Ancient Remains of Peruvian Female Leader Transformed Into 3D-Printed Replica

Peru has unveiled a replica of an ancient female ruler of the country, reconstructed using 3D printing technology and based on her mummified remains.

The replica of the woman's oval-shaped face with high cheekbones took 10 months to create, with a team of researchers and imaging experts using the woman’s skull structure, ethnographic research, 3D imaging technology and forensics archaeology.

Peru's culture ministry revealed the face Monday, alongside a replica of her mummy, and said they hoped it would allow Peruvians to feel a sense of their cultural history.

“We now have the privilege of presenting the combination between future and past," the country’s culture minister Salvador del Solar said at the event in Peru’s capital of Lima introducing the Lady of Cao, as the woman is known, to the world.

"Its relevance is really incalculable," the minister added, quoted in Reuters, "We can now show the world her face, a face that Peruvians see ourselves in."

Lady of Cao 2 A replica of The Lady of Cao face, a female mummy found at the archaeological site Huaca El Brujo, a grand pyramid of the ancient Moche pre-hispanic culture, is seen at the Ministry of Culture in Lima, Peru July 4, 2017. Guadalupe Pardo/Reuters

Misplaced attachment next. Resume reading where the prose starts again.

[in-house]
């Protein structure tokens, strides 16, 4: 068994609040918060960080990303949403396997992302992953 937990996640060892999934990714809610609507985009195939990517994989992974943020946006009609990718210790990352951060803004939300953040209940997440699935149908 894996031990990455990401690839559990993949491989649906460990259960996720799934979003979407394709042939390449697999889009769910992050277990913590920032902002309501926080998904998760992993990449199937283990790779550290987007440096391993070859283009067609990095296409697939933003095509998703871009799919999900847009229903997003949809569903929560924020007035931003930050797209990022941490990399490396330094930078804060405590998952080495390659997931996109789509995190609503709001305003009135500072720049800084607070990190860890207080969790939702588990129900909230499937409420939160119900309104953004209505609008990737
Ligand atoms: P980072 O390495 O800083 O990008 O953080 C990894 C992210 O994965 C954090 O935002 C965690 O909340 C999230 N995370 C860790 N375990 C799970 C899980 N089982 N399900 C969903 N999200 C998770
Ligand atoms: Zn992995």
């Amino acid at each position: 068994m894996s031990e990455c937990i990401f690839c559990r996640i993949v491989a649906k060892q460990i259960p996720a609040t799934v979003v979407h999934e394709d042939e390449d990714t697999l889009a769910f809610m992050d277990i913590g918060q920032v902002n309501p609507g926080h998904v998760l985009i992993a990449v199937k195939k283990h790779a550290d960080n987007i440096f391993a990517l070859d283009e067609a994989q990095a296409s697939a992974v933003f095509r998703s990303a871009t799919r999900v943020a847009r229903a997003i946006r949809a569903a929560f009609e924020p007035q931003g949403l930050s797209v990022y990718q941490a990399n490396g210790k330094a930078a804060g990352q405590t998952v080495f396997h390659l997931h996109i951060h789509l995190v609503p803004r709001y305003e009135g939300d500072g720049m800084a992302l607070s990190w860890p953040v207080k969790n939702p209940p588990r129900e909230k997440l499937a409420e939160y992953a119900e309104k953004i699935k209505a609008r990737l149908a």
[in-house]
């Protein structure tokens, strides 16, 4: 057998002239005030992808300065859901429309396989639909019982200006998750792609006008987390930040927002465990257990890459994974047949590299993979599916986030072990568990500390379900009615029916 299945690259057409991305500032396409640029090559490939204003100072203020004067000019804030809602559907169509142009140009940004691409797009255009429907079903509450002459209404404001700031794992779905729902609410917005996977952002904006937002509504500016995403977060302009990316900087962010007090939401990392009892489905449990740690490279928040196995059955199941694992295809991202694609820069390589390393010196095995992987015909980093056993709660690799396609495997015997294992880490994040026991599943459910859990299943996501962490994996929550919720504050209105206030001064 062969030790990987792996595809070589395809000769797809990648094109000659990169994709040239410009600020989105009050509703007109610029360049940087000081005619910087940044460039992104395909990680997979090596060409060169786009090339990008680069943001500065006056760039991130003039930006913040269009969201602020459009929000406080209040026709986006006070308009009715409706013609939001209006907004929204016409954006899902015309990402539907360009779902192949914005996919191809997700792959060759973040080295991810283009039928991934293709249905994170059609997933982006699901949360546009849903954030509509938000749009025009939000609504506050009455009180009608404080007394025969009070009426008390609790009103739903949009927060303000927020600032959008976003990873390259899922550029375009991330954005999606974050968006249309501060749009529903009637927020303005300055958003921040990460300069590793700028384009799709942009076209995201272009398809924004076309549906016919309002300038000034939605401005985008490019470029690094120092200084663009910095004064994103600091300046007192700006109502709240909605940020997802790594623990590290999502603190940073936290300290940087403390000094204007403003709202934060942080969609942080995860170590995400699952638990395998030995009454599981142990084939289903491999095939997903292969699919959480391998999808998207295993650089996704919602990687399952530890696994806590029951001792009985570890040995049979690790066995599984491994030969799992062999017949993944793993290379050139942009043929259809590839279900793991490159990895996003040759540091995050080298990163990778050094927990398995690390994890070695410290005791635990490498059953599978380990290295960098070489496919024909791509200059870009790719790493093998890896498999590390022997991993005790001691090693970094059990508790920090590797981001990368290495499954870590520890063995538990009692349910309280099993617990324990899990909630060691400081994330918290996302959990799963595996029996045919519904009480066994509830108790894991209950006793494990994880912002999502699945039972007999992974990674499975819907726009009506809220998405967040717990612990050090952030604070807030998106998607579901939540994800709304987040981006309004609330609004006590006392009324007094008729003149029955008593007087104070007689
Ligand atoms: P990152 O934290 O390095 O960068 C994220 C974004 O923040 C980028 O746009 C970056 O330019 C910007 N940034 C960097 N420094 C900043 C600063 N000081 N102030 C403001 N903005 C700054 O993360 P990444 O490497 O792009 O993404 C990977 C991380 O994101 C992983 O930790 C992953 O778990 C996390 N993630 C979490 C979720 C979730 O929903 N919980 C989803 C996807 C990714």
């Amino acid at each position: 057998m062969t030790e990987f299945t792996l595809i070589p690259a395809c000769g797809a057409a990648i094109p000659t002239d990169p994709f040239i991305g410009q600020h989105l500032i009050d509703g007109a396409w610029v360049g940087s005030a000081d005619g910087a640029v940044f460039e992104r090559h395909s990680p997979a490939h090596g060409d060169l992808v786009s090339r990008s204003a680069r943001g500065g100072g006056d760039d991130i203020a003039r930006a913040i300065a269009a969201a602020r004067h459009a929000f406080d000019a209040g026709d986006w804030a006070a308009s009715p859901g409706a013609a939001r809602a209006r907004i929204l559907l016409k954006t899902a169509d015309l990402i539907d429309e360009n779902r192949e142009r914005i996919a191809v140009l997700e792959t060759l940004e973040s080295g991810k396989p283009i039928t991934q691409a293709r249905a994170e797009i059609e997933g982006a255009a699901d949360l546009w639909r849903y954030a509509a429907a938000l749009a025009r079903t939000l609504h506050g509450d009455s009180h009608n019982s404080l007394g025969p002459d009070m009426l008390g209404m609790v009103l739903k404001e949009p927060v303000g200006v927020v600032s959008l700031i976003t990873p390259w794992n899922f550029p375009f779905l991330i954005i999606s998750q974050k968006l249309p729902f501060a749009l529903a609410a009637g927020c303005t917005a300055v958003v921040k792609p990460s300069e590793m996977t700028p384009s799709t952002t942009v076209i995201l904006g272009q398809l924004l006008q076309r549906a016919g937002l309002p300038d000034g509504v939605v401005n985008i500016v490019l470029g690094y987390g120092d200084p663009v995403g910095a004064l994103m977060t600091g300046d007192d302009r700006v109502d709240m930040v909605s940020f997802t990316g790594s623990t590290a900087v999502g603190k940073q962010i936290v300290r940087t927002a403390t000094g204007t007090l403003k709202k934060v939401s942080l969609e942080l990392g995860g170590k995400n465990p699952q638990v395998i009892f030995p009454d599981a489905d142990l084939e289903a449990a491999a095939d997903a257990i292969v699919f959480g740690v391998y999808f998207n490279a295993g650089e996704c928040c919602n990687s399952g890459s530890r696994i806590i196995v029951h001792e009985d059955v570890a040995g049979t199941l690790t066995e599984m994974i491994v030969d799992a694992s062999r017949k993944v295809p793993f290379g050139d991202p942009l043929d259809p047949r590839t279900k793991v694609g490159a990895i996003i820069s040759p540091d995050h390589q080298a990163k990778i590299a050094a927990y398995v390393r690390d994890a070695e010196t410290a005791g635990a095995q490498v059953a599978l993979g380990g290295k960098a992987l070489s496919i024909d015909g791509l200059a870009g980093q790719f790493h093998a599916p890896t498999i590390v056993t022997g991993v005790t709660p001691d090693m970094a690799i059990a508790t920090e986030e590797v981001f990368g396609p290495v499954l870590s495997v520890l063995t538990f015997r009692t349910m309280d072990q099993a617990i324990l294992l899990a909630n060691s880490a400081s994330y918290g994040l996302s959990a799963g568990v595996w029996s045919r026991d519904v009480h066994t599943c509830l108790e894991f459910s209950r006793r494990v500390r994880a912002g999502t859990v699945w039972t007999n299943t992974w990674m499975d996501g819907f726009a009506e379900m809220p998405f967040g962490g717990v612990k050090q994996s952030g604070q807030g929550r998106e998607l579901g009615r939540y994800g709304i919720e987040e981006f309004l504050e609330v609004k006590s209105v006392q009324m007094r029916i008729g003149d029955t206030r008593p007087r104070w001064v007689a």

Researchers believe the woman was a religious or political leader known as Lady of Cao, who ruled around 1,700 years ago. Archaeologists discovered her mummy in 2005 in a mud-brick ruined pyramid near Trujillo, a city on the coastal northwestern Peru known for being the site of the prehistoric Moche and Chimu cultures.

The woman's body was covered in elaborate tattoos of snakes, spiders and supernatural motifs, and buried wearing a golden crown among gold and copper items and weapons, including two war clubs and 23 spear throwers, according to the BBC.

Lady of Cao 3 The Lady of Cao's mummy, which was found at the archaeological site Huaca El Brujo, a grand pyramid of the ancient Moche pre-hispanic culture, is seen at the Ministry of Culture in Lima, Peru July 4, 2017. Guadalupe Pardo/Reuters

The mummy’s discovery rewrote the history of the ancient Moche civilisation, which historians had believed was patriarchal in structure. Since the discovery of the Lady of Cao, archaeologists have uncovered more Moche female mummies that suggest women in the civilisation enjoyed high political and religious standing.

An autopsy on the Lady of Cao’s body revealed she was in her 20s when she died, possibly of complications from childbirth. The body of a strangled adolescent was found near her funerary bundle, which archaeologists believe was offered as a sacrifice to guide the ruler into the afterlife.

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